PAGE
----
Metadata – Metadata is arguably the key facility for interoperability and intelligently-assisted user access to global information resources. Metadata can be used by intelligent agents to expedite search and retrieval, handle security and privacy issues and re-route network traffic improving availability. Metadata can be used to provide query assistance to the end user, in order to achieve the ultimate goal ‘get me what I mean, not what I say’.

Metadata has been used especially in the scientific / technical community for many years. The library community has large metadata collections in computerised catalogue systems. Catalogues of engineering parts or technical products are stored as metadata. Building upon the concepts of a database schema, data exchange in the seventies and even earlier utilised additional data describing the data being exchanges to allow automated processing at the receiving server and better interpretation of the results by the end-user. The business community, working from a basis of rigid standardisation for data exchange, has come to utilise metadata.

The explosion of demand for universal information access caused by WWW has really highlighted the need for metadata. The web-indexing engines (such as Alta Vista, Excite, HotBot, Yahoo, Lycos) build metadata databases to describe succinctly and with uniformity heterogeneous information servers. However, use of specialised metadata servers for specific application domains - utilising advanced database techniques with knowledge-based systems and a domain ontology to capture, store and provide knowledge about the application domain – is starting to emerge as a powerful way forward.

Data Warehousing and Data Mining – The need for readily available management information for business led to data warehousing- essentially storing a restructured and usually summarised copy of the base data in a form suitable for statistical analysis and visualisation. The technology facilitates looking at data on, for example sales, by periods of time, by geographic region or by class of product. The technology features deeper exploration of the data (drill-down) and higher-level summarisations (roll-up). Long used in the science and technology domain – where data centres for many disciplines exist and are used heavily - data warehousing is having a profound effect on business decision-making.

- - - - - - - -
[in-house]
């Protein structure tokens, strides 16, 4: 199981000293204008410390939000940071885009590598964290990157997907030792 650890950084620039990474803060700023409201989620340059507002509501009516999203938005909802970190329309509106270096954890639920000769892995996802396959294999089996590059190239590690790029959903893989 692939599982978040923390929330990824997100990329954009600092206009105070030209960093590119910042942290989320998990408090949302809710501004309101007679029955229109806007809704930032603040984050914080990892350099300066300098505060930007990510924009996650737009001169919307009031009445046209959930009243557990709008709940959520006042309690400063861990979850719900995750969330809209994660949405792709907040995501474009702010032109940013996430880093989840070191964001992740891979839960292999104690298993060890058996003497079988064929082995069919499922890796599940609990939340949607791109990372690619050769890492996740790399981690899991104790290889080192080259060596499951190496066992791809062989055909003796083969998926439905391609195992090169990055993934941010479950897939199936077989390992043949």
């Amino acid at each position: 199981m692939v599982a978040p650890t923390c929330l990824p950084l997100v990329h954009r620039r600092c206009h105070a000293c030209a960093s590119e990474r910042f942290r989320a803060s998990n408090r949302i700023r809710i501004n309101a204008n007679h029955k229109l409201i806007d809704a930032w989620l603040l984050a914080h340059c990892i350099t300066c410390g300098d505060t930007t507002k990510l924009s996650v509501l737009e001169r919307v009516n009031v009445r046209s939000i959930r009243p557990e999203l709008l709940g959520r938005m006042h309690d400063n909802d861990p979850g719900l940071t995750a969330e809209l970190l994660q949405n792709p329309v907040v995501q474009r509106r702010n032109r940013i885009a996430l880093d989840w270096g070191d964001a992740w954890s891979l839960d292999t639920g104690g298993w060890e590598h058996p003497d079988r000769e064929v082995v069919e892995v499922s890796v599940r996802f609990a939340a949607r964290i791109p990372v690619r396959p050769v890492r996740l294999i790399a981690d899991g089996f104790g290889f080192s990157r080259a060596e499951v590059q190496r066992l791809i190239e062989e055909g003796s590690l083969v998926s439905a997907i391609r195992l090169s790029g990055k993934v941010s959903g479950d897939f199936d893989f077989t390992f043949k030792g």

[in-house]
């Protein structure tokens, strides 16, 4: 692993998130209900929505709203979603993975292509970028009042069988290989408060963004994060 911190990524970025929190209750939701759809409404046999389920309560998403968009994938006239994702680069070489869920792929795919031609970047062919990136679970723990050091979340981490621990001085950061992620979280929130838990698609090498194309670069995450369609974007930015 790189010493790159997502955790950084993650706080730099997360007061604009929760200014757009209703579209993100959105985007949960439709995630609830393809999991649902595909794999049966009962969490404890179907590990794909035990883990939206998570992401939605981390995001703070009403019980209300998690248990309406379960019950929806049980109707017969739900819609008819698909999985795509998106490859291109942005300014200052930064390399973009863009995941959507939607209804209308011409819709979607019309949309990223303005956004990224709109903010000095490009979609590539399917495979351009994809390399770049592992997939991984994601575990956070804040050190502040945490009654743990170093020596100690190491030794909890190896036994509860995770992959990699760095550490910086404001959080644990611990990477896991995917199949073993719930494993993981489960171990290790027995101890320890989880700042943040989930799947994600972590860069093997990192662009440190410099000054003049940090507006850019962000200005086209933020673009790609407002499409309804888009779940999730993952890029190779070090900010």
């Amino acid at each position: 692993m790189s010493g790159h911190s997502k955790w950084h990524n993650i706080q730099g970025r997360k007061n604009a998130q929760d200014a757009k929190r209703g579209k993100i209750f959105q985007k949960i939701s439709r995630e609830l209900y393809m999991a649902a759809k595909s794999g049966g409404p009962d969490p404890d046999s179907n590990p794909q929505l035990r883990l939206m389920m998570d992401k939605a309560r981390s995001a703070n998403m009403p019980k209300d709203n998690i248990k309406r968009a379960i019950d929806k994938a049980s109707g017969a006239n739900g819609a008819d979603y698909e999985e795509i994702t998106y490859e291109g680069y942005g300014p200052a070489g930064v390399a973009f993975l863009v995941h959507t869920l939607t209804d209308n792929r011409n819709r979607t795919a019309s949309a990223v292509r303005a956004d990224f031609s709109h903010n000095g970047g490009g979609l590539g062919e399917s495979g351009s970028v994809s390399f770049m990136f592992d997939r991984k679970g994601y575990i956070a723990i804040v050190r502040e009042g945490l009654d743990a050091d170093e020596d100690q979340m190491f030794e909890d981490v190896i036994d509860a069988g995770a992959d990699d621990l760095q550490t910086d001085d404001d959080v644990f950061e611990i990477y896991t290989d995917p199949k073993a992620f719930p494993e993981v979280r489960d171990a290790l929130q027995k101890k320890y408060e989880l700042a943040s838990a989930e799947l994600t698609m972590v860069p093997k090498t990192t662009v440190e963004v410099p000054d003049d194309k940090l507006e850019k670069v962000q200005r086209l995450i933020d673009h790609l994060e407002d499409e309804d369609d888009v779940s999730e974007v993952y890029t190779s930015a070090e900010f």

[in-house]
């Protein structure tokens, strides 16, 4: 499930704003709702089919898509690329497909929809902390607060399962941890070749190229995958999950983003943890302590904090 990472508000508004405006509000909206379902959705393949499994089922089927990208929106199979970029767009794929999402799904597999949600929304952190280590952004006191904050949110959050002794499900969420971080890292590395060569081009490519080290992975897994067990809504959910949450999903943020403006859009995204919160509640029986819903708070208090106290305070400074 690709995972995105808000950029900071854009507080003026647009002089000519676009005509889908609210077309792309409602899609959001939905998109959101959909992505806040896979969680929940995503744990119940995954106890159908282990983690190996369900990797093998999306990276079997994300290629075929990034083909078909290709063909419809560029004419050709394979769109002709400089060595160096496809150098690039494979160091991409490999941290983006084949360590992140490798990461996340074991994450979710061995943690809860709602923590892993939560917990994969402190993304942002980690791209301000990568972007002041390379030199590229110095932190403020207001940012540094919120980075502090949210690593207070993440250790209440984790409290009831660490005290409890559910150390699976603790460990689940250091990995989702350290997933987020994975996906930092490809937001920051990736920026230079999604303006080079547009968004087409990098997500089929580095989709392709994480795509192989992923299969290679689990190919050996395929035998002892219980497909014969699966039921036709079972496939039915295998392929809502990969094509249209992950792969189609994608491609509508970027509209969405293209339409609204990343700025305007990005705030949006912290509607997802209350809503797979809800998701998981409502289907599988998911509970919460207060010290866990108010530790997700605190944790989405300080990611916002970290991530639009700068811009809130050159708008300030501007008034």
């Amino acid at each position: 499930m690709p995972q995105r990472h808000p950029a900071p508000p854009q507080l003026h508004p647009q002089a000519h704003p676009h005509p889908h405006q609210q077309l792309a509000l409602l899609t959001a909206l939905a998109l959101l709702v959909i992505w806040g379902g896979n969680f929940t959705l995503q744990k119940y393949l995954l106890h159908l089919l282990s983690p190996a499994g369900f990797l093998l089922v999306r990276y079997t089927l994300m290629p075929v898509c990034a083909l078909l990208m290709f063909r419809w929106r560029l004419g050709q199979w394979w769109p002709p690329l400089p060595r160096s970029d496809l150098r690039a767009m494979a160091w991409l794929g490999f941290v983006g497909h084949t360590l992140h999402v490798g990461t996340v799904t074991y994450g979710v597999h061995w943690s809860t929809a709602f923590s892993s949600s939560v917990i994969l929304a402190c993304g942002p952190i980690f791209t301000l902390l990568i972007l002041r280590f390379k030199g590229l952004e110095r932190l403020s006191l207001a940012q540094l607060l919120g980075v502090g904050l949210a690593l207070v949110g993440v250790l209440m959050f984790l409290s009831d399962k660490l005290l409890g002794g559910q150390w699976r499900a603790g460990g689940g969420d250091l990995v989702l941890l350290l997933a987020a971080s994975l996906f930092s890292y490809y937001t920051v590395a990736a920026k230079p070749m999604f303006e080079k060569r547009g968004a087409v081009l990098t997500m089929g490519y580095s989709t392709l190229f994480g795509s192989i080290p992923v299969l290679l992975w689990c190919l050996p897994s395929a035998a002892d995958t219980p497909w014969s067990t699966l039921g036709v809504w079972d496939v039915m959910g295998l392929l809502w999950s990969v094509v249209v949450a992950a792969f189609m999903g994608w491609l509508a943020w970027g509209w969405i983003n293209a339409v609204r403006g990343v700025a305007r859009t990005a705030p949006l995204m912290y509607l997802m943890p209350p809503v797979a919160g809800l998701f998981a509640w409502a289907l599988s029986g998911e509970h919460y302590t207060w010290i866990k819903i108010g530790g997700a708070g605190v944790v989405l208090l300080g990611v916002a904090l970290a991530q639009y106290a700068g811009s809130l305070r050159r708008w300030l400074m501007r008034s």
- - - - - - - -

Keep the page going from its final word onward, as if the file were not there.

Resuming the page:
Data Mining is the technique of finding patterns in data. The data are analysed using special functions to look for correlative patterns; the technique is much more ‘brute force’ than classical multivariate statistics but has produced interesting results in several application domains, both scientific / technical and business. The basic concept that a computer system can detect the pattern (representing a hypothesis) in a mass of data mirrors one technique of human hypothesis creation. However, the performance issues are receiving attention as is the theoretical underpinning of data mining and current R&D includes work on utilising data mining with multivariate statistical analysis results as a ‘guide’, to improve success of the mining techniques.

The Future

The rapid advances in database systems (or, more widely, information intensive systems) over the last 30 years or more indicates that the future is an exciting challenge. The usual issues of performance and accuracy will continue alongside issues such as improved representativity, expressibility, universality of access and universality of understanding of the information assisted by metadata and the WWW.

Please contact:

Keith G Jeffery - CLRC
Tel :+44 1235 44 6103
E-mail: kgj@rl.ac.uk